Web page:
Drivers in northeast Old Town Scottsdale can now find parking faster with a new smartphone app that displays available free on-street parking.
As part of a pilot program, 834 sensors were embedded in each on-street parking space from Scottsdale Road east to 75th Street between Indian School and Camelback roads. The sensors relay data to a free phone app that displays street-by-street parking availability.
(Photo: The parking app color codes streets based on parking availability.)
This new "smart parking" pilot was initiated to help with traffic congestion and limited parking in Old Town.
"When we first started looking at parking problem areas, the northeast quadrant of Old Town had the most challenges," said Transportation Director Paul Basha. "With this new technology, visitors can drive directly to a street with available parking, which will reduce driving time, traffic congestion and vehicle emissions."
The new parking system is also expected to help improve Old Town Parking in the future.
"The system allows us to maximize our current parking resources while helping us better understand specific parking habits and needs," said Basha.
The new parking system is also improving parking enforcement efficiency.
"Officers no longer need to drive street by street chalking tires and then come back after a time period to check for chalk marks," said Lieutenant Christopher Dipiazza.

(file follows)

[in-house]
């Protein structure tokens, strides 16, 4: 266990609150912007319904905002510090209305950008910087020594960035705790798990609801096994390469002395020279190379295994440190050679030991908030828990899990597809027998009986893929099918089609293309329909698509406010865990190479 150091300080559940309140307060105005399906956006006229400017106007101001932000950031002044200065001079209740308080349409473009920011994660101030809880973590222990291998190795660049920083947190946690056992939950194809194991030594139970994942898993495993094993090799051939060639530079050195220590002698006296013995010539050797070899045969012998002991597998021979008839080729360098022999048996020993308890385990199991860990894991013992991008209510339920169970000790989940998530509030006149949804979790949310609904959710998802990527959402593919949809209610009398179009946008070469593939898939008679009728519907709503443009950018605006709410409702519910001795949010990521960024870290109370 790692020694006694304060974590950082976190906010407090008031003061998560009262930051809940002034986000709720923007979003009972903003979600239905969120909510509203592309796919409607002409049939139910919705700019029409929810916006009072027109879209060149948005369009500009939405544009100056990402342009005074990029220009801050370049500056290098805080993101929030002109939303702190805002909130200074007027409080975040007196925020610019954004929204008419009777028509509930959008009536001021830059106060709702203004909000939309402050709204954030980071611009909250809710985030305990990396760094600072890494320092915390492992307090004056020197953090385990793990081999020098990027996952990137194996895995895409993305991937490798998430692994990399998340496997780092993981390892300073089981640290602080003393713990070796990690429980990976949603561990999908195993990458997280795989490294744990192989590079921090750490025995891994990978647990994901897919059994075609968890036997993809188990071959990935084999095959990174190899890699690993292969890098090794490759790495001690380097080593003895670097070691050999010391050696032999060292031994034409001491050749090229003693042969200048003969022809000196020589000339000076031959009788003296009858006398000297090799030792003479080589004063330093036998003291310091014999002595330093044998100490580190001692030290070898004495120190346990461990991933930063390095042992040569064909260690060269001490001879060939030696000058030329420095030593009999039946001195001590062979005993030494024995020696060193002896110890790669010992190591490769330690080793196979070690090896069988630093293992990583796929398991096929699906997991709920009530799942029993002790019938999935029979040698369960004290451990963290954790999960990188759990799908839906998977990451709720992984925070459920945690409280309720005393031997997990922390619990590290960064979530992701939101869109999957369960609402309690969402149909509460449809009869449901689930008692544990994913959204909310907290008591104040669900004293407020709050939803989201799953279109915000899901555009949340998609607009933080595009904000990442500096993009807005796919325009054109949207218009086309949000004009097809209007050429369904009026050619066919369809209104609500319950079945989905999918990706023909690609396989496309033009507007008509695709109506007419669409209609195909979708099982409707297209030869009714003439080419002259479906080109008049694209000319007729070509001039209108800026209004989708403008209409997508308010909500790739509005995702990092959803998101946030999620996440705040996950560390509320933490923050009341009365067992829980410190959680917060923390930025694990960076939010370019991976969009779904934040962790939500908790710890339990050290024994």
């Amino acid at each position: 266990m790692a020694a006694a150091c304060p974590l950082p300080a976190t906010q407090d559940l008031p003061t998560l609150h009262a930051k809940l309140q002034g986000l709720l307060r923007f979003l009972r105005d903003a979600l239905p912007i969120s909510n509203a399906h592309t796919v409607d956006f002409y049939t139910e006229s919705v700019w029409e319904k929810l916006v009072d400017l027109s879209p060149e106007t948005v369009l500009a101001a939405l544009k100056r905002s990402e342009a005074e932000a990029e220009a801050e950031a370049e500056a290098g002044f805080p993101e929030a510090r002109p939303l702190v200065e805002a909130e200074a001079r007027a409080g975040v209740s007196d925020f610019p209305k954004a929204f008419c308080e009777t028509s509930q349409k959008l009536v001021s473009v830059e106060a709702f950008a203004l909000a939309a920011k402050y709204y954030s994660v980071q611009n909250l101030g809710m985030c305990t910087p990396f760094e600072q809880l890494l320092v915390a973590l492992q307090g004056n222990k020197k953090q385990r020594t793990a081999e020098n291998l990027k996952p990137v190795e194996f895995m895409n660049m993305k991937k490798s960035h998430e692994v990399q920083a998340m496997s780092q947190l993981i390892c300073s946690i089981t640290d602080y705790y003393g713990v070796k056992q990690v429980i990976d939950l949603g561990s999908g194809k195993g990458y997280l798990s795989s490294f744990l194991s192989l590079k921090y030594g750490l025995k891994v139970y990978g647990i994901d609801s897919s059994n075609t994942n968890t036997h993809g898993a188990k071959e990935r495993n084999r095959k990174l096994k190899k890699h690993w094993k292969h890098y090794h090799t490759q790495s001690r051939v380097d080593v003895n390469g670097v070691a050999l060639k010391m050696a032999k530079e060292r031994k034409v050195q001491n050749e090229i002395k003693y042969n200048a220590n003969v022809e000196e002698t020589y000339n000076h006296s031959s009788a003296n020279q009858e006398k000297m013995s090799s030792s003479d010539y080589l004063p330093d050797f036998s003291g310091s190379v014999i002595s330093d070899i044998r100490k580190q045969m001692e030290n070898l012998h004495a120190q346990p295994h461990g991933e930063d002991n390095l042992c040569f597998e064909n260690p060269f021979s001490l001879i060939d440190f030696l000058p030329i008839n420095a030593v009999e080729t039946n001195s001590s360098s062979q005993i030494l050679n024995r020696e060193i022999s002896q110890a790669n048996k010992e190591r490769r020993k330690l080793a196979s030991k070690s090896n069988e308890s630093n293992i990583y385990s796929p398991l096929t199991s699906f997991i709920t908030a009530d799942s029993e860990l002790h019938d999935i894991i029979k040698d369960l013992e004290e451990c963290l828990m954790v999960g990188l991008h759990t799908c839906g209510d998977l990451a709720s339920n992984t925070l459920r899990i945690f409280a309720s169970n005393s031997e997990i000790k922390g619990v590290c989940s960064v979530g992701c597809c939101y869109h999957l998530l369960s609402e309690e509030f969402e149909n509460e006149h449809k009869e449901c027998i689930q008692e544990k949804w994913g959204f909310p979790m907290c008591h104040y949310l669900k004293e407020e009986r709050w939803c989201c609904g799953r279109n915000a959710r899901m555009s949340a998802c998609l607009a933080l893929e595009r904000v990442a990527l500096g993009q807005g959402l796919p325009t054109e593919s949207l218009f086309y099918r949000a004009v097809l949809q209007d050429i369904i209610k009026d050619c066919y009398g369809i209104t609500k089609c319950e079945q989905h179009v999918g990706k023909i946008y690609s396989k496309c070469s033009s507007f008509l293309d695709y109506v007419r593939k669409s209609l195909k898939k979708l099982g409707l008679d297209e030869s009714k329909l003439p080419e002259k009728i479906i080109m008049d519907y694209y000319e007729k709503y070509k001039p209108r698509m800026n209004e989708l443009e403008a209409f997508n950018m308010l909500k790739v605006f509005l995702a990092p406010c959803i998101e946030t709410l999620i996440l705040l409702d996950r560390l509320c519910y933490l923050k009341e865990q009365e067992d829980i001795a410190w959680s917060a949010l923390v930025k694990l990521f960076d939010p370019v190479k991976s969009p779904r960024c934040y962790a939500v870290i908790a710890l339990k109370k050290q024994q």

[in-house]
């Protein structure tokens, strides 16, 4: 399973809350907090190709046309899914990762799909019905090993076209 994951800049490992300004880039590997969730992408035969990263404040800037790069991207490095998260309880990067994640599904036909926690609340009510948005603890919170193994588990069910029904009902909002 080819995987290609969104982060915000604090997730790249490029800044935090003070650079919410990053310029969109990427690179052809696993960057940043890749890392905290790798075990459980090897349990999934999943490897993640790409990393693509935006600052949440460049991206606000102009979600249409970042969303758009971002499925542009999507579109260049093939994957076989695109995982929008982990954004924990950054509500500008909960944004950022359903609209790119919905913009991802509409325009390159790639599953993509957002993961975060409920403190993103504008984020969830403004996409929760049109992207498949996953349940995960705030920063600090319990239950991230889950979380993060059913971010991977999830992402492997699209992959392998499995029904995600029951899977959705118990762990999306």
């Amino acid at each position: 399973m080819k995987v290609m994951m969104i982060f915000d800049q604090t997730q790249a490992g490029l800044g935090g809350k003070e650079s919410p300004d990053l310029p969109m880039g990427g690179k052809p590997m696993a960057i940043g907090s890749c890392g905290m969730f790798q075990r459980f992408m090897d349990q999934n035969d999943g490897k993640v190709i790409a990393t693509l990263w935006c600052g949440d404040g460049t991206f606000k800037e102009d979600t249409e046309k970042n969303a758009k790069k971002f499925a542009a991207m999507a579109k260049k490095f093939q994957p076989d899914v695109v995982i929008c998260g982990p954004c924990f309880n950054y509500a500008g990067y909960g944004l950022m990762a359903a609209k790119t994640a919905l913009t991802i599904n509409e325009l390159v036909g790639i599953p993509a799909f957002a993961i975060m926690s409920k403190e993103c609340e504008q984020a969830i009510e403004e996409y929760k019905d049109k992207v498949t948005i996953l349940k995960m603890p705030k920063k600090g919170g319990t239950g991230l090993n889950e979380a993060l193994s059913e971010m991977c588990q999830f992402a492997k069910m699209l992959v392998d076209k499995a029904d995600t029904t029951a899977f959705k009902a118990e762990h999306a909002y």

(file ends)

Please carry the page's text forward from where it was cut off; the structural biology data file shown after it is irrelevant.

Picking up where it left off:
The parking system allows officers to see specifically where a vehicle has violated a parking limit and drive directly to it.
"This greatly reduces parking officers' driving, which is more economical and greener," said Dipiazza. "It also enables us to better enforce disabled parking spaces and parking in other areas of the city."
Better parking enforcement is expected to improve parking turnover and increase visitors to businesses in Old Town. Merchants can also provide real-time parking information on their websites with the new system.
The parking app also provides alerts for when parking limits are about to expire and directions for drivers to get back to their vehicles, making it easier for drivers to comply with parking time restrictions. For visitors who need to park longer than three hours, the app also shows where nearby parking lots and garages with unlimited free parking are located.
The pilot is for one year but can be extended for up to five years. The city welcomes comments about the system.
Like with other phone apps associated with driving, such as map apps, drivers should park or move out of a travel lane before interacting with the parking app. Once drivers select a parking area near their destination, the app can provide audible directions.
For links to download the free parking app and instructions on how to use it, please visit ScottsdaleAZ.gov and search "parking."